I mentioned previously that we are leaving this weekend for Something Really Fun before life gets even more abnormal during treatment. In the waiting room, Wonderful Wife and I discussed whether we wanted to know the results of the PET scan before our family trip. We decided we would not ask Doctor Rad. If she had good news she would tell us. If she didn't tell us we could pretend it was because she didn't know yet and enjoy our vacation in ignorance.

Now we had an hour to kill before we had to be at Brigham and Womens Hospital on the next block for the radiation therapy planning CT scan with Doctor Rad. Wonderful Wife had never seen the Harvard Medical School quad, so went there and sat on a bench and talked.

We've been doing a lot of talking lately. Wonderful Wife has that moniker for a reason. She was already exceedingly wonderful even before cancer showed up.

At 2:00 we headed over to Brigham and Womens and found the Radiation Oncology department in the basement. A volunteer was sitting in the hall near the registration desk playing the harp. I guess if the radiation doesn't work there's always heaven to look forward to.

I changed into a robe and went into a treatment prep room and got another IV. The nurse told me she always asks if a patient has other procedures that day because the PET tech could have just left mine in from earlier. Oh well. Fortunately I don't mind needles at all. After a few more minutes of waiting we were taken to the scanner room where we were joined by Doctor Rad and a bunch of other people.

I described IMRT (Intensity Modulated Radiation Therapy) in a previous post. When I receive radiation therapy it will be via a multiple beams that are focused, moved and modulated by computer. But the preparation for the treatment requires that Doctor Rad and a team build a precise map of my head, including the internal structures, so they can sculpt the radiation pattern to hit the cancer but leave as much non-cancer tissue undamaged. This planning session gives them a calibrated scan with which to do that.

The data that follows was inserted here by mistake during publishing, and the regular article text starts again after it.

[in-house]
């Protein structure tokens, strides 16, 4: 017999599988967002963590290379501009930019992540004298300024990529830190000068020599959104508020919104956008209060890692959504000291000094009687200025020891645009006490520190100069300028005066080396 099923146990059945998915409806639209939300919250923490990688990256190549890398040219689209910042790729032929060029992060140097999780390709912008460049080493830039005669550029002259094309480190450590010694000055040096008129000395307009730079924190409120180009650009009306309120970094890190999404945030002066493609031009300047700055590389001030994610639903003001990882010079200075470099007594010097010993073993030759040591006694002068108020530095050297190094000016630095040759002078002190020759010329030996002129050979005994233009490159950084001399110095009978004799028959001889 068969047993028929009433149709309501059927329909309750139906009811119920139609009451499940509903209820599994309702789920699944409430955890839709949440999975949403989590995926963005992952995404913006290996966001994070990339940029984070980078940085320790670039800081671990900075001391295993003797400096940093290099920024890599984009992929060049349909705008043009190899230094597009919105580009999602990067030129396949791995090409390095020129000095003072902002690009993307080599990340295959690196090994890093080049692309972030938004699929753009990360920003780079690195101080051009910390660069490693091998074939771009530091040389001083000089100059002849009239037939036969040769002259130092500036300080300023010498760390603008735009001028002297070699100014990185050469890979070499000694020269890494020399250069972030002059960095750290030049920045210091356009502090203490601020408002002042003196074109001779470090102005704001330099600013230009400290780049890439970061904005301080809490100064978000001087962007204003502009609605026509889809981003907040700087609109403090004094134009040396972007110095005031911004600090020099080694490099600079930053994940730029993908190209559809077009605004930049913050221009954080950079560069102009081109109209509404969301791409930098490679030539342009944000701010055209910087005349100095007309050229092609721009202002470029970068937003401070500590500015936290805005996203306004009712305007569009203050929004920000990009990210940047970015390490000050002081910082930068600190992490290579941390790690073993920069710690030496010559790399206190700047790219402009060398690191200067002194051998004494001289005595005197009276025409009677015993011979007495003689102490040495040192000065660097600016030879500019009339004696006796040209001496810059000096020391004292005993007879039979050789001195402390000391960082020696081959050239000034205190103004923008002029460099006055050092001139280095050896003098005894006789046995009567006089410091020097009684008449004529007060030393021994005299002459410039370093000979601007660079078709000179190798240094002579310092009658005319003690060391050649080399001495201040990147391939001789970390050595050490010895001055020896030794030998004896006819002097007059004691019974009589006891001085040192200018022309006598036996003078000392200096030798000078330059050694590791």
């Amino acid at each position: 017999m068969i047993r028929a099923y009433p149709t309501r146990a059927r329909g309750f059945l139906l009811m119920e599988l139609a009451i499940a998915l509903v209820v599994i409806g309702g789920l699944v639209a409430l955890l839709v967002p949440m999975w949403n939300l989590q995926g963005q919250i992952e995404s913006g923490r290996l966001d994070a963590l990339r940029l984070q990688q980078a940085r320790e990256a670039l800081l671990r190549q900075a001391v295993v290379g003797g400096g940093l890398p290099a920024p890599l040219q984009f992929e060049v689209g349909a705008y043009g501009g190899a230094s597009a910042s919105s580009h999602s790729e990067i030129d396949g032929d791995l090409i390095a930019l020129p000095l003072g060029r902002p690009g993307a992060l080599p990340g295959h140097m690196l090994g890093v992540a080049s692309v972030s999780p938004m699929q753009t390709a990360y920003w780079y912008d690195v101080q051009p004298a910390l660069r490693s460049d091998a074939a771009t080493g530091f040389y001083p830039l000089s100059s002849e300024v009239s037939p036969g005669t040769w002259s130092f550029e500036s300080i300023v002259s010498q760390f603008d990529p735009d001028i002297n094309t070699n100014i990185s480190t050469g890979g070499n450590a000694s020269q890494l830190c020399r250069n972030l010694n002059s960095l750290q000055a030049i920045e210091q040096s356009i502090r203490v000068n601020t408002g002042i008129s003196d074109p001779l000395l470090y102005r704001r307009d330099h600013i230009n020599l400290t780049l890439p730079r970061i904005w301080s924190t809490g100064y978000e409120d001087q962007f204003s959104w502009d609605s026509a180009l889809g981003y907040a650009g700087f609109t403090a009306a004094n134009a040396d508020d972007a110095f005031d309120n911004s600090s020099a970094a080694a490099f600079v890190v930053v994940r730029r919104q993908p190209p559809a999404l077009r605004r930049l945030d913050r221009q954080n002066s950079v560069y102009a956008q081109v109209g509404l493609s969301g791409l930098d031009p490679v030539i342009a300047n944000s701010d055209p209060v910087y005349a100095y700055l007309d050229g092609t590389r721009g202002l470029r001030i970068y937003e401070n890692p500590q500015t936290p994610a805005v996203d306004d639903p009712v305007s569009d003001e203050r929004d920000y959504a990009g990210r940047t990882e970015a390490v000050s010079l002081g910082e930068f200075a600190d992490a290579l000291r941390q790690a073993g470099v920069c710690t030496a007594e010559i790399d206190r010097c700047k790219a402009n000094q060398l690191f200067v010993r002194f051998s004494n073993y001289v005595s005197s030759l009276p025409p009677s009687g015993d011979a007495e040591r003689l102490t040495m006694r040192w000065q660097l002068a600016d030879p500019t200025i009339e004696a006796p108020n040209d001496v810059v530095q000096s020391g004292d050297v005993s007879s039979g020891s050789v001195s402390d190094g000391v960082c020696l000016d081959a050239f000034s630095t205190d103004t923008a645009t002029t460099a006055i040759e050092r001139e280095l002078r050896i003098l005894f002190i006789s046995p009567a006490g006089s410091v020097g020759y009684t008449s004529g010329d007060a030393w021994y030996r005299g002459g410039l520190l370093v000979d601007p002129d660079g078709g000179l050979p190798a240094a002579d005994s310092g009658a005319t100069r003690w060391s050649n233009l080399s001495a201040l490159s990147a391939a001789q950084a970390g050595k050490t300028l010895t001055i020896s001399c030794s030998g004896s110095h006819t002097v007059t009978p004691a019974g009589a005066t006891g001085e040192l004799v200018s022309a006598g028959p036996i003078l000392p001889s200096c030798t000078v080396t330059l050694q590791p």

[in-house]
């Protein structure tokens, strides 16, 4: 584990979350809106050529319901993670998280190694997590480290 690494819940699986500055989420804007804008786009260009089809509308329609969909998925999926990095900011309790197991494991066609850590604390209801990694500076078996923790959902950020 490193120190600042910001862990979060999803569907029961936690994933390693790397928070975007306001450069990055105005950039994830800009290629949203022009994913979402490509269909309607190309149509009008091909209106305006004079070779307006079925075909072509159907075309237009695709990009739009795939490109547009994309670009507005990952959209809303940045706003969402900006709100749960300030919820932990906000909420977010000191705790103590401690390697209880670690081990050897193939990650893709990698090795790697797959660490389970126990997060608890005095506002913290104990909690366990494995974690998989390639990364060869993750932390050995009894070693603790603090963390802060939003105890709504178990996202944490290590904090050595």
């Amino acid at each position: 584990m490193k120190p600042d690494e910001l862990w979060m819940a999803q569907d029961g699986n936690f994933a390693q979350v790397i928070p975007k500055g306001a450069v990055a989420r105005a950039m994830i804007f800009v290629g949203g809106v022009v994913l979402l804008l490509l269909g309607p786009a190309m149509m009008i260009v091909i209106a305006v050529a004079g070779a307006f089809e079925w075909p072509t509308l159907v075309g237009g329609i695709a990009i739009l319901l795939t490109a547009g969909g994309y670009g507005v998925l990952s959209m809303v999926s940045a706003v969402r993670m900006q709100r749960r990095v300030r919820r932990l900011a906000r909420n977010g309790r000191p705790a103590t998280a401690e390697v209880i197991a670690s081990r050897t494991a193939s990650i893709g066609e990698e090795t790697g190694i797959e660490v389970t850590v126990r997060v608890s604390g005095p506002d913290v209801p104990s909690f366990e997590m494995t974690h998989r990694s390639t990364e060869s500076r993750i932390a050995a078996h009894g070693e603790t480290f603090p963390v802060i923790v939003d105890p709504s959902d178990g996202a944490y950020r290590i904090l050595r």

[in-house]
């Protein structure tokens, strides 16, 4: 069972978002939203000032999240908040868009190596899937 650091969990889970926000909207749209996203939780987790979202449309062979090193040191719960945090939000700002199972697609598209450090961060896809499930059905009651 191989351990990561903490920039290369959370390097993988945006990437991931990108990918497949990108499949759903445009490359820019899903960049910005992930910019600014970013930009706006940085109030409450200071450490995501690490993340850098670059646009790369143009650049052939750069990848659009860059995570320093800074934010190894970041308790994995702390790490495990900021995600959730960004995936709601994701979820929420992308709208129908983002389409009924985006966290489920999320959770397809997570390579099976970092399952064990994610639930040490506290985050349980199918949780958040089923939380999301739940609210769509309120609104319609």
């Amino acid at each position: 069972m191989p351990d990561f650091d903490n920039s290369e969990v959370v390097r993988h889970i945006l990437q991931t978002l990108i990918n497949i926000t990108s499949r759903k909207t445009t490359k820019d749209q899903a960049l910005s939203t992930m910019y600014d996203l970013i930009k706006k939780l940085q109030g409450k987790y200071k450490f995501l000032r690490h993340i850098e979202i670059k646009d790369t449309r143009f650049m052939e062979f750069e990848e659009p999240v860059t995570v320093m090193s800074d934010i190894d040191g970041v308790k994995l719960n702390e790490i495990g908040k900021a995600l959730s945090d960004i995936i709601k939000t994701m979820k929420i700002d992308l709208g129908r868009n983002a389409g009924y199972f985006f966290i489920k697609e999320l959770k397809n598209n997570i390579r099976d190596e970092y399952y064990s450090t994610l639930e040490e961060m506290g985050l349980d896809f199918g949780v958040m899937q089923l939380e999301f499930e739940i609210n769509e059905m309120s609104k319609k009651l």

Also, since I will have 35 radiation treatments (5 days per week for 7 weeks) they need to make sure that the beams are properly aligned with my head and neck, identically at each treatment. In the past they did that with small tattoos, which they would then align with a laser before each treatment. But now they make a custom plastic mesh mask that will hold my head and shoulders even more precisely. They will bolt me to the table!

The photo shows my mask just after they finished making it and marking it for alignment with the treatment machine. They told me I can have it when treatment is over. We joked that we'll hang it on the wall. Mom, however, tells me I'll hate that mask by the time treatment ends.

After the CT session was over I joined Wonderful Wife in a small private waiting room just off the scanner room. I showed her the mask. Then Doctor Rad joined us.

I had some questions I had written down to ask her. She addressed those quickly.

Then Doctor Rad mentioned that the first look at the PET scan looked good. I told her that I had gotten myself pretty scared that the PET scan would not be clean. She said she would go check, then quickly came back and told me that it was indeed clean. She added that the pathology second read was also complete and my tumor was confirmed as HPV positive.

I burst into tears.

The two things that could indicate a worse prognosis for me were eliminated.

The relief I felt was enormous. I sobbed.

With that news, our diagnosis chapter came to an end, one month to the day from when I first saw Doctor W about a sensation in my throat. It has been one very long month. A slow-motion emotional rollercoaster. Somehow we survived all that uncertainty and fear.

I now officially reside in the diagnostic category with an 80% 5-year survival rate. Even Doctor Rad seemed relieved.

It seems weird to be ecstatic about having a cancer with only a 20% chance of killing me. But I'll take it.

Treatment is scheduled to begin June 19. Sooner if Doctor Rad can arrange it.

Have I mentioned that I feel relieved?

1 comment:

  1. This Picture of the plastic mesh mask brings home to me just how similar Our stories are, I have an almost identical picture on my blog. If you don't mind, I will send you a separate email With a couple of questions for you. (I you DO mind, you can tell me when you reply to my mail ;-)[feeble attempt at humor]